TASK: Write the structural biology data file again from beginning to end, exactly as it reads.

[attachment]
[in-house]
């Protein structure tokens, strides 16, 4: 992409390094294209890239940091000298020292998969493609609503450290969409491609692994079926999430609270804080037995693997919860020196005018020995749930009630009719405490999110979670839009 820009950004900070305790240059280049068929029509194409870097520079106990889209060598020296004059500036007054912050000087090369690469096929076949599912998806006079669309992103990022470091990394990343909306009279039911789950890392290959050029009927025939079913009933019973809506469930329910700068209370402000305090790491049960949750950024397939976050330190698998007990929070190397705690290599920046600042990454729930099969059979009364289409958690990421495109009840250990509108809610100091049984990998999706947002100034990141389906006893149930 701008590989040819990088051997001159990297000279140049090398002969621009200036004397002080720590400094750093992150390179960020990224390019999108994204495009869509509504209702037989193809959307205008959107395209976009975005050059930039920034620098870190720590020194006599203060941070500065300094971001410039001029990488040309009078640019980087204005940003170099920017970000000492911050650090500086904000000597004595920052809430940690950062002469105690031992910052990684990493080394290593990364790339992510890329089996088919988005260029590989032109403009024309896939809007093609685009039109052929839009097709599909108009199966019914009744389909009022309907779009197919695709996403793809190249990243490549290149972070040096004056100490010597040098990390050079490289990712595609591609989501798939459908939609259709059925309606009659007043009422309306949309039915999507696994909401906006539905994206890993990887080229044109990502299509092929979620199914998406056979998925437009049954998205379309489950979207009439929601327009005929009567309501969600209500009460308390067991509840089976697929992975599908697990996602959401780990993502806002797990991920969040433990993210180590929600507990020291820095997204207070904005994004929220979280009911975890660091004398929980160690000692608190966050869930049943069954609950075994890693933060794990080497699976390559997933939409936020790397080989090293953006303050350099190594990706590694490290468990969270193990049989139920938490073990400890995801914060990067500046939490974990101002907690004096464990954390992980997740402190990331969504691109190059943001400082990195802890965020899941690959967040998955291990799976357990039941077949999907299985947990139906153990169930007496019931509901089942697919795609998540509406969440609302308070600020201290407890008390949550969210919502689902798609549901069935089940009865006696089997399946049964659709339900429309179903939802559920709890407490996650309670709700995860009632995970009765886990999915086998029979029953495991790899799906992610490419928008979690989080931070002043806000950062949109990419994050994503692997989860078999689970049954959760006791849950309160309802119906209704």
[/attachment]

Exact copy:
[in-house]
């Protein structure tokens, strides 16, 4: 992409390094294209890239940091000298020292998969493609609503450290969409491609692994079926999430609270804080037995693997919860020196005018020995749930009630009719405490999110979670839009 820009950004900070305790240059280049068929029509194409870097520079106990889209060598020296004059500036007054912050000087090369690469096929076949599912998806006079669309992103990022470091990394990343909306009279039911789950890392290959050029009927025939079913009933019973809506469930329910700068209370402000305090790491049960949750950024397939976050330190698998007990929070190397705690290599920046600042990454729930099969059979009364289409958690990421495109009840250990509108809610100091049984990998999706947002100034990141389906006893149930 701008590989040819990088051997001159990297000279140049090398002969621009200036004397002080720590400094750093992150390179960020990224390019999108994204495009869509509504209702037989193809959307205008959107395209976009975005050059930039920034620098870190720590020194006599203060941070500065300094971001410039001029990488040309009078640019980087204005940003170099920017970000000492911050650090500086904000000597004595920052809430940690950062002469105690031992910052990684990493080394290593990364790339992510890329089996088919988005260029590989032109403009024309896939809007093609685009039109052929839009097709599909108009199966019914009744389909009022309907779009197919695709996403793809190249990243490549290149972070040096004056100490010597040098990390050079490289990712595609591609989501798939459908939609259709059925309606009659007043009422309306949309039915999507696994909401906006539905994206890993990887080229044109990502299509092929979620199914998406056979998925437009049954998205379309489950979207009439929601327009005929009567309501969600209500009460308390067991509840089976697929992975599908697990996602959401780990993502806002797990991920969040433990993210180590929600507990020291820095997204207070904005994004929220979280009911975890660091004398929980160690000692608190966050869930049943069954609950075994890693933060794990080497699976390559997933939409936020790397080989090293953006303050350099190594990706590694490290468990969270193990049989139920938490073990400890995801914060990067500046939490974990101002907690004096464990954390992980997740402190990331969504691109190059943001400082990195802890965020899941690959967040998955291990799976357990039941077949999907299985947990139906153990169930007496019931509901089942697919795609998540509406969440609302308070600020201290407890008390949550969210919502689902798609549901069935089940009865006696089997399946049964659709339900429309179903939802559920709890407490996650309670709700995860009632995970009765886990999915086998029979029953495991790899799906992610490419928008979690989080931070002043806000950062949109990419994050994503692997989860078999689970049954959760006791849950309160309802119906209704």